Academic journal article Afterimage

Reconsidering an Arab Identity

Academic journal article Afterimage

Reconsidering an Arab Identity

Article excerpt





Despite the media hype that exists on American television ranting about the turmoil and social unrest in the Middle East, a gentle yet thought-provoking exhibition entitled "Self-Representation in the Arabian Gulf: Perspectives in Photography and Video" recently resided at the Virginia Commonwealth University at Qatar's Gallery and reflected the contemplative and philosophically-driven nature of many of the artists represented in the show. Curated by Natalie Bailey and Sally Van Gorder, the exhibition presents works by twelve artists working with photography, video, and interactive media and who reside in Bahrain, Oman, Qatar, Saudi Arabia, and the United Arab Emirates. Driven by the theme of self-representation, this exhibition examines a range of work from the personal and intimate documentary photography of Loredana Mantello that portrays the Shi'ite community in Bahrain to Nuha Asad's sensuous yet socially acute photographs of heads covered by red textiles to Anas Al-Shaikh's photographs and interactive work that critically examine the Arab image.


In the surreal-like work entitled World Without Strangers (2007), Al-Shaikh incorporates symbols and iconography into a photographic composite of Arab men against trees in a pristine western landscape resembling a campus environment. The figures, all of whom happen to be Arab artists, have their hands playfully raised--conjuring notions of villain or suspect. Al-Shaikh incorporates graphic symbols as metaphoric tools to reinforce the various thoughts and associations that accompany the stereotype of the Arab male. Placed beside some of the men are cell phones and other electronic devices, which sometimes are associated as "tools of terrorism" when accompanied by Arabs. According to Al-Shaikh, World Without Strangers represents the tensions sometimes facilitated by the messages created by western politicians and media in regard to the Arab community.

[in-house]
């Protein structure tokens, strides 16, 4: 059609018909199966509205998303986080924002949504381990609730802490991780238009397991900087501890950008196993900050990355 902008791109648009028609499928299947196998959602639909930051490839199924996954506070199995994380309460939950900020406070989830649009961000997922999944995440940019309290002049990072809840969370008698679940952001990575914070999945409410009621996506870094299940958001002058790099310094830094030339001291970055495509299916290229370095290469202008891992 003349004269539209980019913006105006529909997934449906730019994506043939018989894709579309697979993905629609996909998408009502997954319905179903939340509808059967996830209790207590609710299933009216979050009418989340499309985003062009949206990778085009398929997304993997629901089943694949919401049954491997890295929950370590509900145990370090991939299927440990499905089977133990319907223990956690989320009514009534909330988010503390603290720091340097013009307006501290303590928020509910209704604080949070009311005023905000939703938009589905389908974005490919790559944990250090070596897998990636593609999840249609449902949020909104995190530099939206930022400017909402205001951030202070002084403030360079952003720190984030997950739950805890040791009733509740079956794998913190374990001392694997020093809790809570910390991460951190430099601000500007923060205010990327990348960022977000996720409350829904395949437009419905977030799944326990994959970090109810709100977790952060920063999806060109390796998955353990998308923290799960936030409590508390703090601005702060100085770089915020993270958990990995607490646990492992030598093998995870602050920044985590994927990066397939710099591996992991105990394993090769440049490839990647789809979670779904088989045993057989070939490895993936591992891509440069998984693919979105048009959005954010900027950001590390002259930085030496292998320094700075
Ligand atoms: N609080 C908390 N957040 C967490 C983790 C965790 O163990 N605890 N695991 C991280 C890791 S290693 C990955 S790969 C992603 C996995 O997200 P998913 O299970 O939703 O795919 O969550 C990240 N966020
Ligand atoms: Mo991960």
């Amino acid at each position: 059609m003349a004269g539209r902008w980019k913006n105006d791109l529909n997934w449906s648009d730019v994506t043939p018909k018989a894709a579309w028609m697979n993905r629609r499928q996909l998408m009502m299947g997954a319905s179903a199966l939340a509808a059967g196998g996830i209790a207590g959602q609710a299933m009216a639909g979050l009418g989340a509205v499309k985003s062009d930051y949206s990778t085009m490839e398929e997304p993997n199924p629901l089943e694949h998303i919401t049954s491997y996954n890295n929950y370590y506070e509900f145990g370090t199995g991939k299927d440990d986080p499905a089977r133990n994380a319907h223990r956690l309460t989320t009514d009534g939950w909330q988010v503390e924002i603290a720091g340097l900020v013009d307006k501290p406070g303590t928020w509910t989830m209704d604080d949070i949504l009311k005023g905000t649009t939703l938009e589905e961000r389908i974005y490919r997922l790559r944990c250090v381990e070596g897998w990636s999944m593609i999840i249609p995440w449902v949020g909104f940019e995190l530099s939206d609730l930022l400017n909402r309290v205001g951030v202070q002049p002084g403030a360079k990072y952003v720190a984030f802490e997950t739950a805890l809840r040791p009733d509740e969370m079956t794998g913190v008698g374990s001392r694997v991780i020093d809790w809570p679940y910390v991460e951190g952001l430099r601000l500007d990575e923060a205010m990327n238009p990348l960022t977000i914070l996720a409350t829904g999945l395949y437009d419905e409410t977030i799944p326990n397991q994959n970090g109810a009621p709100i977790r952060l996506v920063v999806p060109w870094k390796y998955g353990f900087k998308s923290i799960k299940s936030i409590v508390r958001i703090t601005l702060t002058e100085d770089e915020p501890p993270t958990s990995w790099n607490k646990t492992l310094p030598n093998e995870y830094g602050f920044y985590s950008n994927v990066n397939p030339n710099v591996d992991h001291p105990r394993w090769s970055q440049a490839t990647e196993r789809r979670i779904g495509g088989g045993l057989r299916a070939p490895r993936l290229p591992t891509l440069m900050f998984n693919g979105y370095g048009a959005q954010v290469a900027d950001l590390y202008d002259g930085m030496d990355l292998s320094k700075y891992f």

Manal Al Dowayan's striking photographs present empowering images of Saudi women who are transcending traditional career paths. The images are meant to be iconic representations of Saudi women rather than actual people. Al Dowayan uses the burka or other props to conceal the women's identity. Her photograph, I am ... a Petroleum Engineer (2006) presents a portrait of a Saudi woman wearing a hardhat and uniform. However, her identity is concealed by a beautifully decorated traditional Saudi burka. Not only does she want to promote the idea of women who are exceeding the traditional gender-defined roles of women in Saudi, but to "show that traditions are also beautiful." (1)

Camille Zakharia's documentary-style photographs represent both his personal and social concerns. In the black-and-white photograph Bouri 4--Bahrain (2006), opened rusting gates reveal a trashed car jacked up on its side by cinder blocks. The vehicle appears to have been abandoned on the side of a street in the seemingly sparse desert landscape. Other photographs capture areas of Bahrain with dilapidated buildings and peeling paint or old signage through a glass window. Zakharia writes in his artist statement, "When I turned 44 years old, I became more aware of my own mortality. I realized, suddenly, that I became the future I never thought I would be ... I saw myself in rusty metal and weathered walls, ragged clothes and everything that reflects the passage of time." (2) While Bahrain is rapidly modernizing, the aging walls of Bahrainian architecture are not only metaphors regarding his own aging but his personal reflection on the "erosion of the Arabic identity." (3)

Mohammed Kazem's photographic installation "Autobiography 97-03 Flags" (1997-2003) is a series of photographs depicting Kazem with his back to the viewer beside construction markers peering out to the once undeveloped, sublime landscape of Dubai. …

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